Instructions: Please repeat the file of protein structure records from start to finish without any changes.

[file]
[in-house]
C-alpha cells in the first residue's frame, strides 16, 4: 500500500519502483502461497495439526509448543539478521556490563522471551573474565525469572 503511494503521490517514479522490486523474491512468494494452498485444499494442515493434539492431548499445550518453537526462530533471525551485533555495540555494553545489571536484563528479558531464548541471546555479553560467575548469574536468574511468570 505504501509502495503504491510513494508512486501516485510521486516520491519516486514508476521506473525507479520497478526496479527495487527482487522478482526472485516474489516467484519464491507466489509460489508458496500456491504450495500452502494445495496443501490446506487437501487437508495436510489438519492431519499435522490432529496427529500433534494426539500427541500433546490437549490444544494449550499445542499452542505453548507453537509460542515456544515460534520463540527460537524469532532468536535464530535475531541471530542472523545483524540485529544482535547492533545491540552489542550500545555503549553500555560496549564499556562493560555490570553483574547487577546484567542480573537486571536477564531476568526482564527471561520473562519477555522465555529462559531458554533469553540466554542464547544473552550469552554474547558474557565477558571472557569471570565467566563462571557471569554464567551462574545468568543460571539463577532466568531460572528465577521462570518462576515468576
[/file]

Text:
[in-house]
C-alpha cells in the first residue's frame, strides 16, 4: 500500500519502483502461497495439526509448543539478521556490563522471551573474565525469572 503511494503521490517514479522490486523474491512468494494452498485444499494442515493434539492431548499445550518453537526462530533471525551485533555495540555494553545489571536484563528479558531464548541471546555479553560467575548469574536468574511468570 505504501509502495503504491510513494508512486501516485510521486516520491519516486514508476521506473525507479520497478526496479527495487527482487522478482526472485516474489516467484519464491507466489509460489508458496500456491504450495500452502494445495496443501490446506487437501487437508495436510489438519492431519499435522490432529496427529500433534494426539500427541500433546490437549490444544494449550499445542499452542505453548507453537509460542515456544515460534520463540527460537524469532532468536535464530535475531541471530542472523545483524540485529544482535547492533545491540552489542550500545555503549553500555560496549564499556562493560555490570553483574547487577546484567542480573537486571536477564531476568526482564527471561520473562519477555522465555529462559531458554533469553540466554542464547544473552550469552554474547558474557565477558571472557569471570565467566563462571557471569554464567551462574545468568543460571539463577532466568531460572528465577521462570518462576515468576